Wachovia Corp., the biggest bank in these parts (the Carolinas) and one of the biggest in the nation after a merger/acquisition spree in the past few years, just apologized for its involvement in slavery.
It wasn't Wachovia itself, which didn't exist as such in the antebellum era, but rather two predecessor companies, the Georgia Railroad and Banking Co. and the Bank of Charleston, that profited directly and indirectly from the slave trade. As you might expect of two banks in the antebellum South, they were mixed up in all sorts of business dealings involving slavery, in addition to owning slaves themselves (as did individual founders and board members).
Wachovia came clean on its sordid past in an exhaustive 100-page report because the city of Chicago has an ordinance requiring that firms doing business with the city disclose all past connections to slavery.
It seems this is going around; many towns and cities around the country now require similar disclosures, and at least one other major bank, the Bank of America, is compiling its own encyclopedia of historical wrongdoing. A Philadelphia councilwoman who authored slavery-disclosure legislation for that city paints it as a kind of "truth and reconciliation" alternative to reparations: "Since reparations may never be possible, there's much to be said for companies to acknowledge that they made profits from slavery."
But, according to the Charlotte Observer,
Critics charge that reparations remain the ultimate goal. They say proponents are using the law to force companies to provide information that can form the basis for subsequent litigation.To which the proper response might be something like, "And your point is...?" After all, apologies are well and good, but real Americans (or anybody, for that matter) would rather have the cash.
"These disclosure initiatives are the prelude to a shakedown," said Peter Flaherty of the National Legal and Policy Center, a Virginia advocacy group that opposes the laws.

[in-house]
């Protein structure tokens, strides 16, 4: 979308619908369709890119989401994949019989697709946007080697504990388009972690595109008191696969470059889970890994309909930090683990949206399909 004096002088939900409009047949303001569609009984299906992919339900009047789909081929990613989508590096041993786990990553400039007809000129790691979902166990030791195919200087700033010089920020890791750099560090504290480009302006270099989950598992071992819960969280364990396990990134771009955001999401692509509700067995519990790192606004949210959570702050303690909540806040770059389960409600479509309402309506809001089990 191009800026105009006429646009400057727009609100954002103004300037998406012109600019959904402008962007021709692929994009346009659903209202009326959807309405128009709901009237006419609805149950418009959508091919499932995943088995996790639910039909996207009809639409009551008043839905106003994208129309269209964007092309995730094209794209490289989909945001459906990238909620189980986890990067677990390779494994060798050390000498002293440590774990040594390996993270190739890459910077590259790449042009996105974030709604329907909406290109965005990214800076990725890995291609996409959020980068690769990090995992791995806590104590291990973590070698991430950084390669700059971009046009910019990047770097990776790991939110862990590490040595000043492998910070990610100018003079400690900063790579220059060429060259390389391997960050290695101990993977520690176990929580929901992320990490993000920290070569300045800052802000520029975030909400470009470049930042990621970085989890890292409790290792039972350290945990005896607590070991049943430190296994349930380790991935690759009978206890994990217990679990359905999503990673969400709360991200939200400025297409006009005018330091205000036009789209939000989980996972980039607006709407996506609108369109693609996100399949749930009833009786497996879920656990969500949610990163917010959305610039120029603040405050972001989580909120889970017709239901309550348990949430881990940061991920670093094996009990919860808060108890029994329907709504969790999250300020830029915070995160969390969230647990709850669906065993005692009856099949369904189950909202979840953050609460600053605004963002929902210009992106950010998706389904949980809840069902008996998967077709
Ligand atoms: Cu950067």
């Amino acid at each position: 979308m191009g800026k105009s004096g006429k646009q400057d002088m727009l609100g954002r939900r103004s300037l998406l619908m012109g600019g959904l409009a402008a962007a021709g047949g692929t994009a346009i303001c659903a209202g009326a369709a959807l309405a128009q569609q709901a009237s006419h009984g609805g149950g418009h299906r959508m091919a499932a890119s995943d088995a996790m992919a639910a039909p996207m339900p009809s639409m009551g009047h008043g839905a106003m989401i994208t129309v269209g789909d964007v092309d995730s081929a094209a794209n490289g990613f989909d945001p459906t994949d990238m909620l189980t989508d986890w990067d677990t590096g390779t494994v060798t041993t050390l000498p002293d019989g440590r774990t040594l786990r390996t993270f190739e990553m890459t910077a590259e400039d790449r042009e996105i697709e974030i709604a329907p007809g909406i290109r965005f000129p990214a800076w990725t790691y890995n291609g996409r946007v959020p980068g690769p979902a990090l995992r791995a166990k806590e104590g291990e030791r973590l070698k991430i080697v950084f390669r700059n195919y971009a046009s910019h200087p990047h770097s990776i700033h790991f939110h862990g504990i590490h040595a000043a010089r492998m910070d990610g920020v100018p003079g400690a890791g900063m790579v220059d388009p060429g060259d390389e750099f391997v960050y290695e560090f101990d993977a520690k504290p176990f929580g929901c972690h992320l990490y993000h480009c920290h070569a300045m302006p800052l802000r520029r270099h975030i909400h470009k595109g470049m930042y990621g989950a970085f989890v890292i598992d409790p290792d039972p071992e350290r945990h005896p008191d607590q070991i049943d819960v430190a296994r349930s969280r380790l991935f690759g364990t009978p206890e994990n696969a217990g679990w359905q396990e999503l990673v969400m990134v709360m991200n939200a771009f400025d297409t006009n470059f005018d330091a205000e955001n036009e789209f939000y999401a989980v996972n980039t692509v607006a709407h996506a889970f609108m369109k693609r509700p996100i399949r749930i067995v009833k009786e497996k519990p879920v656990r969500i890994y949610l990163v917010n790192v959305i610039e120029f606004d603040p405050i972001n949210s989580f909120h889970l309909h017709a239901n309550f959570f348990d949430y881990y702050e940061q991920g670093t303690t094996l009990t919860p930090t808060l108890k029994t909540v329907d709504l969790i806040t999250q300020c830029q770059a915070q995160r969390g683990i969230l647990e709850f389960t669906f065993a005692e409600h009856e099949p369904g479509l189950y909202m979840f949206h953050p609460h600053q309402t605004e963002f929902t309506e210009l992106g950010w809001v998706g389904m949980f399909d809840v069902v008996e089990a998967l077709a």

One striking element of this story is how it keeps coming back to capitalism's cannibalistic lineages: few current firms dabbled in slavery themselves, but many have at one time or another swallowed older companies that had swallowed still older companies that may have held slaves or owned slave ships or accepted slaves as collateral or whatever. Slavery is indelibly imprinted on the DNA of western capital, which tells you something about the historical processes that led to the hegemony of the U.S. and western Europe.
About reparations: aside from probably intractable difficulties arising from the 140 years that have passed since slavery's abolition in the U.S., reparations for slavery are, politically speaking, beyond any reasonable possibility (other than, perhaps, token gestures and apologies). But what about the long post-slavery era of oppression under Jim Crow? That happened within living memory, and certainly involved economic exploitation along with infringement of political rights. The moment for slave reparations may have passed when Reconstruction died; but we're still barely 40 years past the Civil Rights Act, 50 years past Brown v. Board of Education. There's plenty of ongoing, present-day economic hardship, among communities and individuals, that can be traced directly, unproblematically, and (pretty much) uncontroversially, to legal segregation of all sorts. But I suppose reparations for Jim Crow would be tantamount to reviving the Great Society (itself a sort of social reparations project), which ain't happening anytime soon.